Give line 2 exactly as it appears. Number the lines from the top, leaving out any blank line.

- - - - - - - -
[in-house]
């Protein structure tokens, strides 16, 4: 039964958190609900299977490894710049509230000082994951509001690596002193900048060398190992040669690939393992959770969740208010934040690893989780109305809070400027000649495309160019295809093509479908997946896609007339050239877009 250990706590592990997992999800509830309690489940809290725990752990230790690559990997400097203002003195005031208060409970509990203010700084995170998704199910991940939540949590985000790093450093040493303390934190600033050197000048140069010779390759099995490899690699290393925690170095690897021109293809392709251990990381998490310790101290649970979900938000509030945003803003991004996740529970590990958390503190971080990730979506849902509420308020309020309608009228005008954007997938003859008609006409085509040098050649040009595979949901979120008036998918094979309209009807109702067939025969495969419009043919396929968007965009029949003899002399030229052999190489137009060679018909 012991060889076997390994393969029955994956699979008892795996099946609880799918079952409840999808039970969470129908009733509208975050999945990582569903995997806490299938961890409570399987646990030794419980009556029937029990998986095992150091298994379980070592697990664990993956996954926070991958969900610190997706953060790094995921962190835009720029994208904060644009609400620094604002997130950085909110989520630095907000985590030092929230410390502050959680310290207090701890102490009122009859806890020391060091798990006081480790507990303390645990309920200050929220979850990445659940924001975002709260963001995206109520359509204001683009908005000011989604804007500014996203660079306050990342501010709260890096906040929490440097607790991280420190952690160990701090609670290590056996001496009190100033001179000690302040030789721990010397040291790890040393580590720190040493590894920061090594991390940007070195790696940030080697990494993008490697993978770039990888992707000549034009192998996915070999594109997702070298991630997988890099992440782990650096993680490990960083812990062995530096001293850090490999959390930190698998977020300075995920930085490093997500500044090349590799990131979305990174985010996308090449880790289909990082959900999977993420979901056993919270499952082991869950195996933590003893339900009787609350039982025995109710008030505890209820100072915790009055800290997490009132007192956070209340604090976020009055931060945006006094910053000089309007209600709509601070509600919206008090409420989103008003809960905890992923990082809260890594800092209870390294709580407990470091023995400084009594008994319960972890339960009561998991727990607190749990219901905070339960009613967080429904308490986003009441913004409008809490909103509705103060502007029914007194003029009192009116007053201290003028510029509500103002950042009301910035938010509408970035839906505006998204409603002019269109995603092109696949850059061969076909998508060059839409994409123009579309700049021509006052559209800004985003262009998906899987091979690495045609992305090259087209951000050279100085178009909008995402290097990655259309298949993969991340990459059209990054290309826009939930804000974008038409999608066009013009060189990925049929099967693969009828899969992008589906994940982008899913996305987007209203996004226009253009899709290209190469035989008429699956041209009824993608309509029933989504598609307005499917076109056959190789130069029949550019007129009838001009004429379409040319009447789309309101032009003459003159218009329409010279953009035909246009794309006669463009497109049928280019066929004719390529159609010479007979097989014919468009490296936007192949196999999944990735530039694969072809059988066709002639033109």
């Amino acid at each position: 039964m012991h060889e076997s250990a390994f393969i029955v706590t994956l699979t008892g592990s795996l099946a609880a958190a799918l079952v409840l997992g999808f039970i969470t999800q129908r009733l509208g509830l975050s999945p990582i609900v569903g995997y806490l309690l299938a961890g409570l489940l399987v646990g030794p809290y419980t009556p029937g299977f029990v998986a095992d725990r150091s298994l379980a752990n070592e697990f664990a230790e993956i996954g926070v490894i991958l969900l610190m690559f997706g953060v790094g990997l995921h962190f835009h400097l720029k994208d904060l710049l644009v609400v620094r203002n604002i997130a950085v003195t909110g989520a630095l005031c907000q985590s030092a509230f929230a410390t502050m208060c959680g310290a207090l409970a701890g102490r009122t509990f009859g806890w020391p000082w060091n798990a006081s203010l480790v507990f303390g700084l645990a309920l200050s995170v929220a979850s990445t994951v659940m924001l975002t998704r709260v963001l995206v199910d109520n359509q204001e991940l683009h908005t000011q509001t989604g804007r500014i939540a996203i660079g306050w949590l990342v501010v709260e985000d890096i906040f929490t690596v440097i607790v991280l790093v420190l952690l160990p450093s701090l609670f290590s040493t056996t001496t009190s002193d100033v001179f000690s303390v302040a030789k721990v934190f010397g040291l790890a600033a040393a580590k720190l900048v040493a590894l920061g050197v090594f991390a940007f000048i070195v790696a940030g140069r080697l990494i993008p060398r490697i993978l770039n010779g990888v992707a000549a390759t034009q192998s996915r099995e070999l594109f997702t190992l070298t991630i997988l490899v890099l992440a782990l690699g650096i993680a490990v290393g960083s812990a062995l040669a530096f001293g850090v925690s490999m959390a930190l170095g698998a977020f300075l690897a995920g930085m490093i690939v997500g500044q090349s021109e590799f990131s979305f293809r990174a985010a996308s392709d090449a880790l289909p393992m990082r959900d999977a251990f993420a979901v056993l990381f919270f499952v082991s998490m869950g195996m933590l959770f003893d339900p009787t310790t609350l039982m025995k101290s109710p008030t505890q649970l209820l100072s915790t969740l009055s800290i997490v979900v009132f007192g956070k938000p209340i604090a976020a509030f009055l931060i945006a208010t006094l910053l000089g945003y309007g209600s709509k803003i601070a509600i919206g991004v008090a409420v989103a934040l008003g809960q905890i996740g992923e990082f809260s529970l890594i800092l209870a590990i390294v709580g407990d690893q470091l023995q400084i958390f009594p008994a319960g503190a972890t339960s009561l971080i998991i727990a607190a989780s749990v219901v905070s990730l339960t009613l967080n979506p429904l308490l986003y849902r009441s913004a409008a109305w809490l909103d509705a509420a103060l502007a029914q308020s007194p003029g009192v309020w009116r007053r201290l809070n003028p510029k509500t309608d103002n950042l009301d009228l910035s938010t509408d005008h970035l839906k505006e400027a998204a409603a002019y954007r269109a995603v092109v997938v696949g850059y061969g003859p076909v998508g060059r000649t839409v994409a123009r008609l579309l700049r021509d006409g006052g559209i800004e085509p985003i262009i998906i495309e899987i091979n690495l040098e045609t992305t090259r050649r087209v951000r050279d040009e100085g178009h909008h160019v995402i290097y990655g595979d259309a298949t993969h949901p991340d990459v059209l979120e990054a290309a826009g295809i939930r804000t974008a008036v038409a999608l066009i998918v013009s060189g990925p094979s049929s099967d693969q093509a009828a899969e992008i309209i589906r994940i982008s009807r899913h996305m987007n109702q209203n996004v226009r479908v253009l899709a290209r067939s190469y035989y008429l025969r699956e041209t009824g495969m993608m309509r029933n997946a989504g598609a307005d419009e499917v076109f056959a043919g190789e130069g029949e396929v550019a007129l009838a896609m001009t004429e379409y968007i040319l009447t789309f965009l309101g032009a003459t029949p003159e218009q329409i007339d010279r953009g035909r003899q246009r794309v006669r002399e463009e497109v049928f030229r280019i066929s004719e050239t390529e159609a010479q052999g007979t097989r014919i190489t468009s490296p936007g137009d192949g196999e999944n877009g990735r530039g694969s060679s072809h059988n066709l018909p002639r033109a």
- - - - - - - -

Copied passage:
């Protein structure tokens, strides 16, 4: 039964958190609900299977490894710049509230000082994951509001690596002193900048060398190992040669690939393992959770969740208010934040690893989780109305809070400027000649495309160019295809093509479908997946896609007339050239877009 250990706590592990997992999800509830309690489940809290725990752990230790690559990997400097203002003195005031208060409970509990203010700084995170998704199910991940939540949590985000790093450093040493303390934190600033050197000048140069010779390759099995490899690699290393925690170095690897021109293809392709251990990381998490310790101290649970979900938000509030945003803003991004996740529970590990958390503190971080990730979506849902509420308020309020309608009228005008954007997938003859008609006409085509040098050649040009595979949901979120008036998918094979309209009807109702067939025969495969419009043919396929968007965009029949003899002399030229052999190489137009060679018909 012991060889076997390994393969029955994956699979008892795996099946609880799918079952409840999808039970969470129908009733509208975050999945990582569903995997806490299938961890409570399987646990030794419980009556029937029990998986095992150091298994379980070592697990664990993956996954926070991958969900610190997706953060790094995921962190835009720029994208904060644009609400620094604002997130950085909110989520630095907000985590030092929230410390502050959680310290207090701890102490009122009859806890020391060091798990006081480790507990303390645990309920200050929220979850990445659940924001975002709260963001995206109520359509204001683009908005000011989604804007500014996203660079306050990342501010709260890096906040929490440097607790991280420190952690160990701090609670290590056996001496009190100033001179000690302040030789721990010397040291790890040393580590720190040493590894920061090594991390940007070195790696940030080697990494993008490697993978770039990888992707000549034009192998996915070999594109997702070298991630997988890099992440782990650096993680490990960083812990062995530096001293850090490999959390930190698998977020300075995920930085490093997500500044090349590799990131979305990174985010996308090449880790289909990082959900999977993420979901056993919270499952082991869950195996933590003893339900009787609350039982025995109710008030505890209820100072915790009055800290997490009132007192956070209340604090976020009055931060945006006094910053000089309007209600709509601070509600919206008090409420989103008003809960905890992923990082809260890594800092209870390294709580407990470091023995400084009594008994319960972890339960009561998991727990607190749990219901905070339960009613967080429904308490986003009441913004409008809490909103509705103060502007029914007194003029009192009116007053201290003028510029509500103002950042009301910035938010509408970035839906505006998204409603002019269109995603092109696949850059061969076909998508060059839409994409123009579309700049021509006052559209800004985003262009998906899987091979690495045609992305090259087209951000050279100085178009909008995402290097990655259309298949993969991340990459059209990054290309826009939930804000974008038409999608066009013009060189990925049929099967693969009828899969992008589906994940982008899913996305987007209203996004226009253009899709290209190469035989008429699956041209009824993608309509029933989504598609307005499917076109056959190789130069029949550019007129009838001009004429379409040319009447789309309101032009003459003159218009329409010279953009035909246009794309006669463009497109049928280019066929004719390529159609010479007979097989014919468009490296936007192949196999999944990735530039694969072809059988066709002639033109």